Install A New Power Supply

3/28/2012 7:01:12 PM

Install A New Power Supply

A Step-By-Step Guide

Description: Cooler Master's GX-450W power supply offers a power efficiency of 85% and Is 80 Plus Bronze-certified.

Cooler Master's GX-450W power supply offers a power efficiency of 85% and Is 80 Plus Bronze-certified.

Description: Cooler Master CM 690II Advanced

The Cooler Master CM 690II Advanced computer case offers a variety of helpful features for routing power cables.

The power supply provides your computer with the energy necessary to operate. If the PSU (power supply unit) in your PC fails or new, power-hungry components make an upgrade necessary, its fairly simple to install a new one in your desktop computer. Here, we'll take you through the installation process and provide some tips for routing the cables to improve airflow and make hardware easier to access.

Power Supply Selection

One of the key specifications to consider when selecting a power supply is the amount of wattage it can provide. There are a number of online utilities, such as Cooler Master's Power Calculator (www.coolermaster.outervision. com), you can use to determine the number of watts your computer likely to use. It's a good idea to invest in a power supply that provides at least 100 more watts than your expected us age so you'll have headroom for heavy loads and minor upgrades.

Once you've selected a wattage, you can compare PSU options. Most modern power supplies offer enough connections for any basic build, but if your PC has multiples of a single component, such as hard drives or optical drives, ensure the power supply has enough compatible connections to support your needs. For the instructions in this article, we selected a Cooler Master GX-450W ($59.99; power sup ply, which provides us with five SATA (Serial Advanced Technology Attachment; for modern hard drives, SSDs, and optical drives) connectors, three Molex (for legacy HDDs and internal fans) connectors, and one PCI-E (Peripheral Component Interconnect Express; for a graphics card) connector.

The Installation

Installing your power supply won't take long. Grab a Phillips-head screwdriver and follow these easy steps.

1.   Prepare your workspace. Touch the metal in your computer's case (to discharge static electricity) before working on the PC. Also, check that the power supply isn't plugged into an outlet.

2.   Remove the old power supply. If you are replacing a power supply, detach all cords from the components inside the computer, such as the motherboard, graphics card, and all drives. Remove the screws at the back of the case and slide the PSU free.

3.   Place the PSU inside the PC case. The power supply will need to be installed next to the rectangular opening at the rear bottom or rear top of the case. In our Cooler Master CM 690 II Advanced ($99.99) case, the power supply cut out is located at the bottom, and there are vents in the bottom of the case, which allows the power supply's fan to pull fresh, cool outside air into the unit and exhaust it outside the case. Note that if your case doesn't offer a vent at the top or bottom, you'll want the power supply's fan to point towards the inside of the case (not butted against the flat metal chassis), so the fan will be able to move air across internal parts of the power supply.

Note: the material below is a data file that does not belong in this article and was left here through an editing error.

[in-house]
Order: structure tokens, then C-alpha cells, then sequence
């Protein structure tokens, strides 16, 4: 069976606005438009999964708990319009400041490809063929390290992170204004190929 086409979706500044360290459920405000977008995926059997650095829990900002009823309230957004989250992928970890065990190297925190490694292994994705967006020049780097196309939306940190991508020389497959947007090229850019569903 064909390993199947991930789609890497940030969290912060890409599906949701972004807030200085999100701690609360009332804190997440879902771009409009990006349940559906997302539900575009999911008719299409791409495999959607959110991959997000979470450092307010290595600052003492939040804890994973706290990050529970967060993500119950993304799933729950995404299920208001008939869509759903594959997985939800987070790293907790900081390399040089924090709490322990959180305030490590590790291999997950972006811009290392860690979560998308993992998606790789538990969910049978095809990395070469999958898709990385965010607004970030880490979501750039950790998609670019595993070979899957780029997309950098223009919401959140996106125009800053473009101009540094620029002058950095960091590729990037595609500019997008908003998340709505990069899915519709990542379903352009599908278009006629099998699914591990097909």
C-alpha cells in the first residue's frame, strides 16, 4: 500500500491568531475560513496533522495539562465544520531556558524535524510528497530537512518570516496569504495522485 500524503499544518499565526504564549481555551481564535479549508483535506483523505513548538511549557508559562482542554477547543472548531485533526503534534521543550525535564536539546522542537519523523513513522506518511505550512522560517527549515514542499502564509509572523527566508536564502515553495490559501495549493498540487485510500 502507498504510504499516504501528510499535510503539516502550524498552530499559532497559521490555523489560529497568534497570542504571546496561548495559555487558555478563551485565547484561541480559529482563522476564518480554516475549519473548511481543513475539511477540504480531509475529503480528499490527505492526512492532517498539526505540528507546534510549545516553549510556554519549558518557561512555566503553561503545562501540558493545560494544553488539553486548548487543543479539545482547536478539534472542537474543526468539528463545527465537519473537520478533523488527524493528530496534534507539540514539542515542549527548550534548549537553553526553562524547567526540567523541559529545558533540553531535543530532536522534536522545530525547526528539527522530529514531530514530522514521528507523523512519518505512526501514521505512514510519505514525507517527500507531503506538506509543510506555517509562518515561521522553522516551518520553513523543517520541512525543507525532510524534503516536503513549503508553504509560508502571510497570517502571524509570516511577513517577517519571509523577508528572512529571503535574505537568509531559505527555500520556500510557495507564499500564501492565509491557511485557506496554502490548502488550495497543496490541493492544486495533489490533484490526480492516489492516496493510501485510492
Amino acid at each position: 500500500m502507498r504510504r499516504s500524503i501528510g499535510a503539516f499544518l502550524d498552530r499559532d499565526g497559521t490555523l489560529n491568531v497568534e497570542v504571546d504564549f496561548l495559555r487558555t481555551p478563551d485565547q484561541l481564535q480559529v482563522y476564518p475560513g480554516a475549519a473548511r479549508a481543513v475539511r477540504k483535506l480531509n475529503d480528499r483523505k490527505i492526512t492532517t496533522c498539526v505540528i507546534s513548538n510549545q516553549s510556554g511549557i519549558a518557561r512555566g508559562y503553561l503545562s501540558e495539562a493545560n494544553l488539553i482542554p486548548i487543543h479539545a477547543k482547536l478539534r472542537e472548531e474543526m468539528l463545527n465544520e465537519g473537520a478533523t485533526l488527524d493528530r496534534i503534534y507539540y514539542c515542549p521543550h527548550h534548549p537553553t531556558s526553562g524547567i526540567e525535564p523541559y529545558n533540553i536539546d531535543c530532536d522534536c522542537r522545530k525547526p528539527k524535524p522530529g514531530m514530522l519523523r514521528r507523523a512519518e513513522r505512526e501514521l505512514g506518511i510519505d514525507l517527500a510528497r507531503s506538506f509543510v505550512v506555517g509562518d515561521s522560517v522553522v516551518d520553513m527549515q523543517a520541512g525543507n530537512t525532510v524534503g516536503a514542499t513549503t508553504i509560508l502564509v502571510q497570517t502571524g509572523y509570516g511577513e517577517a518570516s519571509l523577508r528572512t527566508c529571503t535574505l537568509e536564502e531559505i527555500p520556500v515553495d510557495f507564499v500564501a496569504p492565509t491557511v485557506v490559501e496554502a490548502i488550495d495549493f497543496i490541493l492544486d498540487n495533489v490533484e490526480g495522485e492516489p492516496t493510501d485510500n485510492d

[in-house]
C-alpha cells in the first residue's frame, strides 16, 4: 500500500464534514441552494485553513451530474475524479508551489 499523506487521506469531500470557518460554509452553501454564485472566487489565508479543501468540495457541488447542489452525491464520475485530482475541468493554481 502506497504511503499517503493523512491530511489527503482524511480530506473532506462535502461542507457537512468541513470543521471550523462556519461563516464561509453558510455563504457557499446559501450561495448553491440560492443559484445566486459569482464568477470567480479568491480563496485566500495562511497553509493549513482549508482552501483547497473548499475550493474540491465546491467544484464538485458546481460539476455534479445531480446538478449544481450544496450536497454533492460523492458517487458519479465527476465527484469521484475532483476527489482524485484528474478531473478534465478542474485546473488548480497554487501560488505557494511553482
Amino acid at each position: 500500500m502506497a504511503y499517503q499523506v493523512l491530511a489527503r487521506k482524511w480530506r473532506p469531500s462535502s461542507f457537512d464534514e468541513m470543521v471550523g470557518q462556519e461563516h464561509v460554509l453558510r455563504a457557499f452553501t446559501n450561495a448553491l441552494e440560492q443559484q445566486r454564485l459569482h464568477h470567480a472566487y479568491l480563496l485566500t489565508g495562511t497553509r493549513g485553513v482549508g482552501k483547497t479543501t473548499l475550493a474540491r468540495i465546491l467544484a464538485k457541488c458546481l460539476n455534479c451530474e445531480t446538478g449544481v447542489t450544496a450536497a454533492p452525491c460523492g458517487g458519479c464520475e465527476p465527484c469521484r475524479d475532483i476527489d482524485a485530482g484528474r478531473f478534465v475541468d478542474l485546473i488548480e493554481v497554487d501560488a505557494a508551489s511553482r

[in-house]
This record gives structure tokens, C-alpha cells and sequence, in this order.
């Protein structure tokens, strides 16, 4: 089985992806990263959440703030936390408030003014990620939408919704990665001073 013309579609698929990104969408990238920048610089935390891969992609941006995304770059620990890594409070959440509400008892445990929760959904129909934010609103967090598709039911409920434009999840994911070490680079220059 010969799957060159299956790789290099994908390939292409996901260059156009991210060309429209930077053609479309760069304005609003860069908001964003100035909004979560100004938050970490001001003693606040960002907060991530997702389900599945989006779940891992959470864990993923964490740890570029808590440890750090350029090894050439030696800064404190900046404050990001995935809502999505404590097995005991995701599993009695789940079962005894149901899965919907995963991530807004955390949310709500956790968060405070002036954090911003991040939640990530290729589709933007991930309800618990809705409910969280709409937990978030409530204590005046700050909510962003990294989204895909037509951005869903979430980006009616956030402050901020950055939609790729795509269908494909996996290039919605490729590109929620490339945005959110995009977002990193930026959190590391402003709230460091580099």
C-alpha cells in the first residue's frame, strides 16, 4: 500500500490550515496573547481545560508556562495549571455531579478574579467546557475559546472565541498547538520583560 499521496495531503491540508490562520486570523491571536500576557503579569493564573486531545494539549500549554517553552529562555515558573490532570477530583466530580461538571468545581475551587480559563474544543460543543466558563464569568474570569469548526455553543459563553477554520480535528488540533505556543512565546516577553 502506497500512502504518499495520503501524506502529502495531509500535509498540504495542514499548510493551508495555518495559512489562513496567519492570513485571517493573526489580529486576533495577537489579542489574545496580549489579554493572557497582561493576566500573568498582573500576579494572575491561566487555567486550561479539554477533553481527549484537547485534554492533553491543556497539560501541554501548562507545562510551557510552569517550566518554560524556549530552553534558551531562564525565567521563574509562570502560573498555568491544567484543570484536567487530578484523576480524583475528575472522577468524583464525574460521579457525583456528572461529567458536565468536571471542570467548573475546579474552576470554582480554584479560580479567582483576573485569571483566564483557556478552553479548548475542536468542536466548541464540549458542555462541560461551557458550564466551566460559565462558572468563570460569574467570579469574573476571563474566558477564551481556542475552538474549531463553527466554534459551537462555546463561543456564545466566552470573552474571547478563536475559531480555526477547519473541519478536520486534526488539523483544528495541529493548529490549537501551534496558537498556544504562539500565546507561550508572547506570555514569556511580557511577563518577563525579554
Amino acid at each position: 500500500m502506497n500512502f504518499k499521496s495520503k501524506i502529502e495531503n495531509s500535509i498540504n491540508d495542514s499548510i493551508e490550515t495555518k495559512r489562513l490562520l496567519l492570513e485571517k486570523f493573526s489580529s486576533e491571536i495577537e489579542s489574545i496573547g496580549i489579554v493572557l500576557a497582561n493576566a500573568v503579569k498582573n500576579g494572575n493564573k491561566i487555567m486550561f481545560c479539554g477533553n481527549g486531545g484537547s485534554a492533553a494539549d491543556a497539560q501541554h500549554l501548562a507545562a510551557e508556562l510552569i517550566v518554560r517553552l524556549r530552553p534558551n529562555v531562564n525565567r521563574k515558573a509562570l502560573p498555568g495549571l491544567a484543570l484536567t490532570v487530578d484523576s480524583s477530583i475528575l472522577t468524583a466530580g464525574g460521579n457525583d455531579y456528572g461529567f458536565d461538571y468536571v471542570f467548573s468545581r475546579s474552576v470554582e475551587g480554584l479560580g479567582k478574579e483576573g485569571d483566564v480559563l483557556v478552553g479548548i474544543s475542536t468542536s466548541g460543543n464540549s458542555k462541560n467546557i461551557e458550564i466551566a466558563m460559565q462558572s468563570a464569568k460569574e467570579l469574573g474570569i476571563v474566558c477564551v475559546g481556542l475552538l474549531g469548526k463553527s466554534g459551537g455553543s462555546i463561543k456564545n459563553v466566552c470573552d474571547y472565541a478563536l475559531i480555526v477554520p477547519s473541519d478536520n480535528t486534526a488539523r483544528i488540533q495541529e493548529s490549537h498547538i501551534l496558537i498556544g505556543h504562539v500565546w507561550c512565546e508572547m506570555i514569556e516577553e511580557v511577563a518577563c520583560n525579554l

4.   Attach the PSU with screws. Use the screws supplied with your power supply. Secure the screws firmly, but don't overdo it.

5.   Route the power cables. You're ready to route the cables to the hardware inside the case. If this is a new build, we suggest that you place the motherboard onto the case's motherboard tray to help you see where you'll need to run the cables, such as the main power 20+4-pin and 4+4- pin CPU cables. Many new cases, including Cooler Master's CM 690 II Advanced, feature holes with rubber grommets to let you easily conceal cables behind the motherboard tray. Besides being aesthetically pleasing, neatly routed cables help to maintain consistent airflow throughout the case and make the interior components easier to reach. For the devices in the front portion of the case, such as the hard drive, optical drive, memory card readers, and fans, it's best to route the cables behind the motherboard tray and bunch the cables behind the drive cages. This method will both conceal the cable and make it easy to connect when you add the components.

Description: Installation

Wrap Things Up

Once all of the power cables are connected to the computer's internal components, your case should be pretty tidy. Some users like to take a few minutes to bundle some cables using Velcro ties or zip ties, so everything will stay securely in place when you move the computer.

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